The Associated Press has updated their tweeting guidelines once again. This time the revamp focuses on retweets.
As Poynter reports, staff are told to keep opinions to themselves – and to AP, a retweet can be seen as an opinion. Disclaimers on retweets and endorsements, editorial staff adds, won’t cut it, either.
Here is the full update on the guidelines from AP deputy managing editor Tom Kent, as reported by Poynter:
Retweets, like tweets, should not be written in a way that looks like you’re expressing a personal opinion on the issues of the day. A retweet with no comment of your own can easily be seen as a sign of approval of what you’re relaying. For instance:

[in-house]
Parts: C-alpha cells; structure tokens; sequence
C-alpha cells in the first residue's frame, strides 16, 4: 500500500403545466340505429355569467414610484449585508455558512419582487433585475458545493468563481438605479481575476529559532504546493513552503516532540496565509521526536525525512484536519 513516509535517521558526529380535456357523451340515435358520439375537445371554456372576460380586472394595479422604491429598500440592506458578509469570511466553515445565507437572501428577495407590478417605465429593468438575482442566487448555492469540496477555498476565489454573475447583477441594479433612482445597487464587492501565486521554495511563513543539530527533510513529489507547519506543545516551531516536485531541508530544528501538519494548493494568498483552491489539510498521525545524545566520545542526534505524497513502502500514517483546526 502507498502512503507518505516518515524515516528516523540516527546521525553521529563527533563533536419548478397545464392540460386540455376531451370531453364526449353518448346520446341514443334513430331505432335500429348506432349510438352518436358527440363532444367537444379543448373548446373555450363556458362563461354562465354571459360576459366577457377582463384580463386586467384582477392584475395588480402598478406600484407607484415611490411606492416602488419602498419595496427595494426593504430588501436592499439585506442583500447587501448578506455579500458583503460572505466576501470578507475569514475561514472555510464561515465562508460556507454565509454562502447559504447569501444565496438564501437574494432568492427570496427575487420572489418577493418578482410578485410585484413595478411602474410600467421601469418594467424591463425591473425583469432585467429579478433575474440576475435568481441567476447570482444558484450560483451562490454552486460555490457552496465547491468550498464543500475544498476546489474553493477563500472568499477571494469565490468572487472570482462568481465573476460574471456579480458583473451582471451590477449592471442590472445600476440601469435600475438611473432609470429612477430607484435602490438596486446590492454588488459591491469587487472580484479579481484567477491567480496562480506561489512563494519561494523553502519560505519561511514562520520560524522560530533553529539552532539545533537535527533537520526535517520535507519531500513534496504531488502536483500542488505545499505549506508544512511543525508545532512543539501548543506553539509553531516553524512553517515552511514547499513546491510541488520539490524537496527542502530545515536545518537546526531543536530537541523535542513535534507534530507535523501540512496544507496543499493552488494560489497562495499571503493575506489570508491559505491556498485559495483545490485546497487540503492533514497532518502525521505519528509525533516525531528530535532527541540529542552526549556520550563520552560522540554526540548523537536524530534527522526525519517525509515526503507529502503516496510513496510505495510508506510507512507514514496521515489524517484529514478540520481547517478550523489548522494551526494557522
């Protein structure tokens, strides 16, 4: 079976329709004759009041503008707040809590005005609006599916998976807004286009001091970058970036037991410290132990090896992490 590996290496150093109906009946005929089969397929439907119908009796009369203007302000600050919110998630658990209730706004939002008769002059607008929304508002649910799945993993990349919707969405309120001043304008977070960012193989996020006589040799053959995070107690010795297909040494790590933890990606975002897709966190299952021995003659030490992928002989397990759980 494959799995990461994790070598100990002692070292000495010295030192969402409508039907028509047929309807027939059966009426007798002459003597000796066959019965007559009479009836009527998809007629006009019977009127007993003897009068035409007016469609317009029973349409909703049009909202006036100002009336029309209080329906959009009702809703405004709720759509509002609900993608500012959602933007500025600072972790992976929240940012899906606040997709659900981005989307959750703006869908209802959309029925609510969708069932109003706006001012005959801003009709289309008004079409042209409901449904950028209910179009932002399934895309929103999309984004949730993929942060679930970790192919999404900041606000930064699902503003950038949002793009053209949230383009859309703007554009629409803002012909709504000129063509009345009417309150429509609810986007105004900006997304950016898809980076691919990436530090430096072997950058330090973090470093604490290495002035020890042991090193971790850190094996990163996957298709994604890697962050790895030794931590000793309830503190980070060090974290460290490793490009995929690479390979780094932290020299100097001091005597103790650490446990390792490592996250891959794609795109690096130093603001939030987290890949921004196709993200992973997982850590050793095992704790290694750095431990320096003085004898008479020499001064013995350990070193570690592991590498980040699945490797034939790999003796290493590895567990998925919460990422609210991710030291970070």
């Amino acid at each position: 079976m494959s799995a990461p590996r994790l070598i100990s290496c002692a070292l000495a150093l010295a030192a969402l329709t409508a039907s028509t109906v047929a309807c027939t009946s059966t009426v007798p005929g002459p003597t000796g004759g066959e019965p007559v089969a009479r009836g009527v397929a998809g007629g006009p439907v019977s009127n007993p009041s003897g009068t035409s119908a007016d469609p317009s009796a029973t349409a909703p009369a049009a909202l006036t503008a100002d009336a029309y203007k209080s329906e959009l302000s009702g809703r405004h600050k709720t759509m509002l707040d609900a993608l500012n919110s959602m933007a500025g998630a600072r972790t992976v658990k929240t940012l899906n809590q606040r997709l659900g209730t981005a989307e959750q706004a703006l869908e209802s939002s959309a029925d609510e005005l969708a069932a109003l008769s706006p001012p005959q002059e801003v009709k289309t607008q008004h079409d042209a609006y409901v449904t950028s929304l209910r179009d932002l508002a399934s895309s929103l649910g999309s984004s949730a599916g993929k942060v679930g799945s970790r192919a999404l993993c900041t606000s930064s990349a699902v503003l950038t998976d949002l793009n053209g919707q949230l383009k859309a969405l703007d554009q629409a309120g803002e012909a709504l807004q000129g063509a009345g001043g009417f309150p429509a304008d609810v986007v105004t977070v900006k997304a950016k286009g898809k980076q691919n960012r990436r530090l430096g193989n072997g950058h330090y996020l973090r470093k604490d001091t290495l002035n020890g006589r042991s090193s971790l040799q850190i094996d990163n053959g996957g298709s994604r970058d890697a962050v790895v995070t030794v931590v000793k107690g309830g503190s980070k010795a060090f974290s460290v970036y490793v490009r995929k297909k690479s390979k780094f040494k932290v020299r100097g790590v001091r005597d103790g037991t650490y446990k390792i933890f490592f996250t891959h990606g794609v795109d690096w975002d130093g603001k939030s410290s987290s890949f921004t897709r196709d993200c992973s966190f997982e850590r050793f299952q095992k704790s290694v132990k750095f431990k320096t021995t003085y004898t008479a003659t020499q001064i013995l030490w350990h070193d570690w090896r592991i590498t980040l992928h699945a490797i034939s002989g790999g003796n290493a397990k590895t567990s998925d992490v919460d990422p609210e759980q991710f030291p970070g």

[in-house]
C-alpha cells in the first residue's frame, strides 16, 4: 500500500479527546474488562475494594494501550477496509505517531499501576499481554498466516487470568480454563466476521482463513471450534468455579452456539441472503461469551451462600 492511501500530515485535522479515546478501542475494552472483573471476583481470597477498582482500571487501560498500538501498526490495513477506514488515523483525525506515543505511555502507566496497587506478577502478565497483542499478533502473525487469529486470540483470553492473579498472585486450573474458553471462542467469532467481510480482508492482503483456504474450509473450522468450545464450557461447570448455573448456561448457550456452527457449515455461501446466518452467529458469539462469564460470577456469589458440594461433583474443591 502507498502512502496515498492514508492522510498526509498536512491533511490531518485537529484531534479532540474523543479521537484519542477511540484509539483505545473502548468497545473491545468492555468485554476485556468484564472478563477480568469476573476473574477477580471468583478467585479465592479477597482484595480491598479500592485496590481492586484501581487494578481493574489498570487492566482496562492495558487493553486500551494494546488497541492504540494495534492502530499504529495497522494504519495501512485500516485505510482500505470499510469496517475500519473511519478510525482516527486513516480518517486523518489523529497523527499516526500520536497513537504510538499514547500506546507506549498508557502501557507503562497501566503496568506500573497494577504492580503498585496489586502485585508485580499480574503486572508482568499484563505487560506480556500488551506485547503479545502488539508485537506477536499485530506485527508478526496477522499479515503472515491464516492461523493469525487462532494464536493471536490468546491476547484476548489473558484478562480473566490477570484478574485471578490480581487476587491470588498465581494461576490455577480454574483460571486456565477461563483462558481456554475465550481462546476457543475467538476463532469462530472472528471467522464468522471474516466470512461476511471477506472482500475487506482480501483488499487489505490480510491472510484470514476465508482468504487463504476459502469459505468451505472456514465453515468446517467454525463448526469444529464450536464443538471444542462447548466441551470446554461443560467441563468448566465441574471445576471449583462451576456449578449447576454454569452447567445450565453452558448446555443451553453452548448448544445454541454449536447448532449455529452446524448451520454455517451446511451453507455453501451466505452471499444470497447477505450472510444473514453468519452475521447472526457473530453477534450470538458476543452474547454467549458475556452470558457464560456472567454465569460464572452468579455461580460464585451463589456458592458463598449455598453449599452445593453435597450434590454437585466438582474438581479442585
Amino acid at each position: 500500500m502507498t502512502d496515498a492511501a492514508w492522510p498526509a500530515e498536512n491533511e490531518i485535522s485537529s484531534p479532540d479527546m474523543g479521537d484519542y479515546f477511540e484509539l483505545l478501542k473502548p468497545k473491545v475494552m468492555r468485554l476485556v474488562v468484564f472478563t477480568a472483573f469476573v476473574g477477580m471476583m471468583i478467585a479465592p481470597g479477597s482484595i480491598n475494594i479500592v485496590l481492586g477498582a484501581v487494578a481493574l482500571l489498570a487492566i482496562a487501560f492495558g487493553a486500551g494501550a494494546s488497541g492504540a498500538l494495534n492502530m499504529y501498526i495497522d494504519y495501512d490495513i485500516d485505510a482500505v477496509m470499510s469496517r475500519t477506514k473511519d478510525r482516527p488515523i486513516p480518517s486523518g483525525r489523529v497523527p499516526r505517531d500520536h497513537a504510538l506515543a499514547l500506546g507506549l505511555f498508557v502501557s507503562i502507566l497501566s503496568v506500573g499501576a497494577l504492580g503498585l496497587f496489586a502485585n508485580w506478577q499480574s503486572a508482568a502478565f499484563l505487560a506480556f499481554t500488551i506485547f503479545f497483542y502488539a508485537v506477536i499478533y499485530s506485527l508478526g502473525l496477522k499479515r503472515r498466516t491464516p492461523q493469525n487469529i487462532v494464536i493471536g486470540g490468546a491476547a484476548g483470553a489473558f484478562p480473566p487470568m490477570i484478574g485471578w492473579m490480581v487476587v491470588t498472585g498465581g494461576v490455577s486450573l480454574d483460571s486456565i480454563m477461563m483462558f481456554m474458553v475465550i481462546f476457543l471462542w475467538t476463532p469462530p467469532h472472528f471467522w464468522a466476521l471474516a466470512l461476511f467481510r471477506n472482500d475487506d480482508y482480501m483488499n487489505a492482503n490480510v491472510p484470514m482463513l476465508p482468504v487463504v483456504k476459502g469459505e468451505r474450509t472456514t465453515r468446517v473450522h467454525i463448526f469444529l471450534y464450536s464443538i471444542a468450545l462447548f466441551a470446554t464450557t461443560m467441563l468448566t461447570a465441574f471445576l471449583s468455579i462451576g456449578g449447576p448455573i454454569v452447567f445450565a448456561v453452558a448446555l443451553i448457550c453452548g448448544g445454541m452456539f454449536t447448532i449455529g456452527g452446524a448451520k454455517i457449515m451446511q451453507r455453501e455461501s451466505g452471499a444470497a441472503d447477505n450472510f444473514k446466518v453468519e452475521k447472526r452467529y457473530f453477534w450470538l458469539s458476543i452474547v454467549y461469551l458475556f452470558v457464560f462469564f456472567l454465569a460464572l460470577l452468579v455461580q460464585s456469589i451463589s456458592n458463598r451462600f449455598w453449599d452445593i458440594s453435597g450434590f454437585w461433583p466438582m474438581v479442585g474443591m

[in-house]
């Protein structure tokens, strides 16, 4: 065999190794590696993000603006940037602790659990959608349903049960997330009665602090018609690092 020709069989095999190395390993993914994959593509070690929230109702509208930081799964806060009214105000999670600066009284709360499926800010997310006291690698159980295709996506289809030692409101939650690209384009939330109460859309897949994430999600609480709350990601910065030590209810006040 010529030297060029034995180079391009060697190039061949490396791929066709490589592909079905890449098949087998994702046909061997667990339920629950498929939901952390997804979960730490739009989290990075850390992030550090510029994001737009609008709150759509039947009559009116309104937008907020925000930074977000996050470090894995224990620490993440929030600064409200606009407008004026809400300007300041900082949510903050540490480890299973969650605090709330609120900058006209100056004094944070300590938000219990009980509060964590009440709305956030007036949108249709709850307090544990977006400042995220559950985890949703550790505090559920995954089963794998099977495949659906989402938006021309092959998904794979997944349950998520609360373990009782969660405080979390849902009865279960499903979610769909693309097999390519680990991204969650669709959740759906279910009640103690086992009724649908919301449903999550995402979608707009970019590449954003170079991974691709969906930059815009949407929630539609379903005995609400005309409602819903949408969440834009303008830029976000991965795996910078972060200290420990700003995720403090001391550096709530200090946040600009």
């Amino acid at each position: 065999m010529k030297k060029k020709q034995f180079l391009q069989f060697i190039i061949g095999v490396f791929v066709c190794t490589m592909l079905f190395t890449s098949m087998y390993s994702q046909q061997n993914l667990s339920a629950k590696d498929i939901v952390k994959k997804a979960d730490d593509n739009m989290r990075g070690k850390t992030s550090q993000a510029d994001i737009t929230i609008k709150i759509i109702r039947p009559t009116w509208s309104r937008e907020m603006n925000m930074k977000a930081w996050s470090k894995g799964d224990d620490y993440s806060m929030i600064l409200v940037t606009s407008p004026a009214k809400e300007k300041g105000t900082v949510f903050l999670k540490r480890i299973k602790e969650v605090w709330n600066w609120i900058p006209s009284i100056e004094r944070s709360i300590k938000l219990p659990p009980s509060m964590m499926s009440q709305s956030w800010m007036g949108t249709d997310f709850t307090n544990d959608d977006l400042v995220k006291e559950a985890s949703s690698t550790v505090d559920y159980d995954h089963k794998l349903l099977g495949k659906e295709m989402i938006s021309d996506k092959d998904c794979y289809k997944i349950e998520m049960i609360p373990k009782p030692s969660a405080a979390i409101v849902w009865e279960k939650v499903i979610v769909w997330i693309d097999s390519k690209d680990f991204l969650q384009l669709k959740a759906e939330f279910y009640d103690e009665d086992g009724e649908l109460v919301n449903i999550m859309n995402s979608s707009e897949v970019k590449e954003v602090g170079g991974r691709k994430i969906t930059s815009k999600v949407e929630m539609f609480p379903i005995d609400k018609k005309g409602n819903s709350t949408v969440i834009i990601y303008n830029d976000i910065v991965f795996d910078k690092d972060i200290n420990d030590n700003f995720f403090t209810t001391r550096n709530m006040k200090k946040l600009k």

RT @jonescampaign smith’s policies would destroy our schools
RT @dailyeuropean at last, a euro plan that works bit.ly/xxxxx.
These kinds of unadorned retweets must be avoided.
However, we can judiciously retweet opinionated material if we make clear we’re simply reporting it, much as we would quote it in a story. Colons and quote marks help make the distinction:
RT Jones campaign now denouncing smith on education: @jonescampaign smith’s policies would destroy our schools
RT big European paper praises euro plan: @dailyeuropean “at last, a euro plan that works” bit.ly/xxxxx.
These cautions apply even if you say on your Twitter profile that retweets do not constitute endorsements.
What do you think? Does Kent have it right, or is he out of touch?